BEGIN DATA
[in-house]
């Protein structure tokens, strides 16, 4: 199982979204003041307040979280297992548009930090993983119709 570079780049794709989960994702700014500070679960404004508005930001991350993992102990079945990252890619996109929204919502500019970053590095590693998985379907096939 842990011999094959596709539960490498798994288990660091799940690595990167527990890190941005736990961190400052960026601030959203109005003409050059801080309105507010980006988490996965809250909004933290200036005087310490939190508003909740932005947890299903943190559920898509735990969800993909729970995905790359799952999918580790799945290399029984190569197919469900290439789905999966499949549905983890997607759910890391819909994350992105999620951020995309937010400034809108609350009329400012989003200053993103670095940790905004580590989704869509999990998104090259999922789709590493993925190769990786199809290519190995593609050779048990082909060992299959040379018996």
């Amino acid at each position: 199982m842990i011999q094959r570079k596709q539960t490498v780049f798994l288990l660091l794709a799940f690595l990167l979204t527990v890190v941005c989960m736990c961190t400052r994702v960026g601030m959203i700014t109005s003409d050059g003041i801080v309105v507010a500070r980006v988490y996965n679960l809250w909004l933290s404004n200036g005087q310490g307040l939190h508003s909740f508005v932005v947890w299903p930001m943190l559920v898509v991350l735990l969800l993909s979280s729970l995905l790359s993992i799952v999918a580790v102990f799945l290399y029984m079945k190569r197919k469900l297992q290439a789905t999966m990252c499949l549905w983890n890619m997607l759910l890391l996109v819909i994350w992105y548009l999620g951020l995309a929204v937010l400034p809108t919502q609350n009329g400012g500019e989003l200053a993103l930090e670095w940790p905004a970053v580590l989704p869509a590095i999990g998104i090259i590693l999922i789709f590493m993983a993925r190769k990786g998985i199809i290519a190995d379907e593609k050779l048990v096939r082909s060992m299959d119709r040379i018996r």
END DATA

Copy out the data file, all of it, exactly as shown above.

[in-house]
């Protein structure tokens, strides 16, 4: 199982979204003041307040979280297992548009930090993983119709 570079780049794709989960994702700014500070679960404004508005930001991350993992102990079945990252890619996109929204919502500019970053590095590693998985379907096939 842990011999094959596709539960490498798994288990660091799940690595990167527990890190941005736990961190400052960026601030959203109005003409050059801080309105507010980006988490996965809250909004933290200036005087310490939190508003909740932005947890299903943190559920898509735990969800993909729970995905790359799952999918580790799945290399029984190569197919469900290439789905999966499949549905983890997607759910890391819909994350992105999620951020995309937010400034809108609350009329400012989003200053993103670095940790905004580590989704869509999990998104090259999922789709590493993925190769990786199809290519190995593609050779048990082909060992299959040379018996």
């Amino acid at each position: 199982m842990i011999q094959r570079k596709q539960t490498v780049f798994l288990l660091l794709a799940f690595l990167l979204t527990v890190v941005c989960m736990c961190t400052r994702v960026g601030m959203i700014t109005s003409d050059g003041i801080v309105v507010a500070r980006v988490y996965n679960l809250w909004l933290s404004n200036g005087q310490g307040l939190h508003s909740f508005v932005v947890w299903p930001m943190l559920v898509v991350l735990l969800l993909s979280s729970l995905l790359s993992i799952v999918a580790v102990f799945l290399y029984m079945k190569r197919k469900l297992q290439a789905t999966m990252c499949l549905w983890n890619m997607l759910l890391l996109v819909i994350w992105y548009l999620g951020l995309a929204v937010l400034p809108t919502q609350n009329g400012g500019e989003l200053a993103l930090e670095w940790p905004a970053v580590l989704p869509a590095i999990g998104i090259i590693l999922i789709f590493m993983a993925r190769k990786g998985i199809i290519a190995d379907e593609k050779l048990v096939r082909s060992m299959d119709r040379i018996r």